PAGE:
Irish GDP growth set to remain positive in 2020 despite the pandemic


Q3 GDP data show strong 11.1% bounce, taking it above pre-pandemic levels

Strong rebound in domestic spend led by 21% q/q rise in consumer spend and 40% jump in construction

Importance of pharma and ICT still central to exceptional GDP performance

Full year GDP growth likely to be about + 2.5% in 2020, an almost unique positive result among advanced economies

Could pharma boom underpin faster GDP growth through 2021?


Analysis by Austin Hughes


Irish GDP rebounded strongly in the third quarter. An 11.1% increase from a smaller than previously estimated cumulative 6.6% drop over the two previous quarters represents an exceptional outcome.

In GDP terms at least, these numbers suggest the Irish economy has recovered from the pandemic within a quarter whereas it is generally expected that most economies will not return to pre-Covid-19 levels for at least a couple of years. As the diagram below illustrates, Irish GDP was 3.7% higher in Q3 2020 than in Q4 2019 whereas US GDP was 3.5% lower, Euro area GDP was 4.4% lower and UK GDP was 9.7% lower.


Today’s numbers suggest that, for 2020 as a whole, Irish GDP will be solidly positive. We have revised our estimate to an increase in the region of 2.5%. Such an outturn seems to point towards an Irish economy that is very different both in terms of structure and strength at present to that suggested by double digit GDP declines widely feared through the Spring and Summer.

We have consistently emphasised that GDP data do not reflect the circumstances faced by most households and businesses because of the exceptional nature of the multinational sector and the particular importance of Pharma and ICT, two sectors where demand has been underpinned rather than undermined by the pandemic.

While exports grew an impressive 5.7% q/q as the diagram below illustrates, the improvement in third quarter GDP is principally a reflection of a rebound in domestic demand as households and domestic facing firms responded to the re-opening of the economy from health related restrictions.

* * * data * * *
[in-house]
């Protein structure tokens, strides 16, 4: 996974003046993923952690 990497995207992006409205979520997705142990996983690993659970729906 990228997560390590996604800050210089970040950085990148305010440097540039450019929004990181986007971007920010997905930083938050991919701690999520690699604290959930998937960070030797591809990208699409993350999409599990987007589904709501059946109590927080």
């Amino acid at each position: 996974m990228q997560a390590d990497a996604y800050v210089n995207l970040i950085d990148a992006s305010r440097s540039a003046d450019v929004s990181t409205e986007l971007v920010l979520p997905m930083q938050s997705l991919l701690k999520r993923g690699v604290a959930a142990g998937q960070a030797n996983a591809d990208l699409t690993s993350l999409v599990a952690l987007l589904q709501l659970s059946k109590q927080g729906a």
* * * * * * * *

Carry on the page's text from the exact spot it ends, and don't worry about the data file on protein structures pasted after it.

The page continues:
In this context, Irish consumer spending increased 21.3% q/q  a notably sharper bounce than seen elsewhere (UK +18.3%, Germany +10.8%, US +9.9%). This reflects both the forced nature of pull-back in spending earlier in the year and fiscal income supports. That said, Irish consumer spend in Q3 remained 5.5% below its Q4 2019 level, a larger shortfall than in the US or Germany but notably better than its UK counterpart.  

Similarly, Irish construction spending posted a striking 40.1% q/q increase but still remains 13.3% below its Q1 level. The risk that such shortfalls in domestic active become permanent ‘scars’ that weigh on employment prospects is the reason that through this year we have married relatively upbeat forecasts for GDP with calls for substantial fiscal support.


The likelihood is that the fourth quarter GDP data will show a markedly weaker trendHowever, the improvement in broader global conditions (particularly the sustained recovery in China), the pandemic-proof nature of some multinational outputs and an increased capacity to produce and consume remotely suggest any softening should be notably less pronounced than that seen in the first half of the year.

For 2021, the dislocation caused by even a limited trade deal between the EU and UK will be a significant headwind to the outlook for many firms (and households). Against that, the prospect of a strengthening pharma boom has increased markedly and suggests that capacity issues in this sector could be the major constraint on the pace of export growth overall. Reflecting this, we have upgraded our GDP forecast for 2021 (that assumes a very limited Brexit trade deal) to 4%.  Moreover, in GDP terms at least, it may be that risks are skewed to the upside.

Significantly, the strength of GDP growth provides additional fiscal space, both directly and indirectly, to prevent significant scarring from the pandemic on the outlook for jobs and simultaneously address substantial structural impediments to longer term growth in the shape of shortfalls in economic and social infrastructure. The direct contribution of buoyant GDP comes from the associated tax revenues while the indirect element stems from the favourable impact of a larger  GDP denominator in international comparisons of deficit and debt ratios.

While this dividend may well be time limited, it creates at least the temporary space for public infrastructure spend to put the Irish economy on a stronger trajectory. Ensuring this opportunity is not wasted seems a much more important and urgent policy question than speculating when or if fiscal policy might eventually have to be tightened.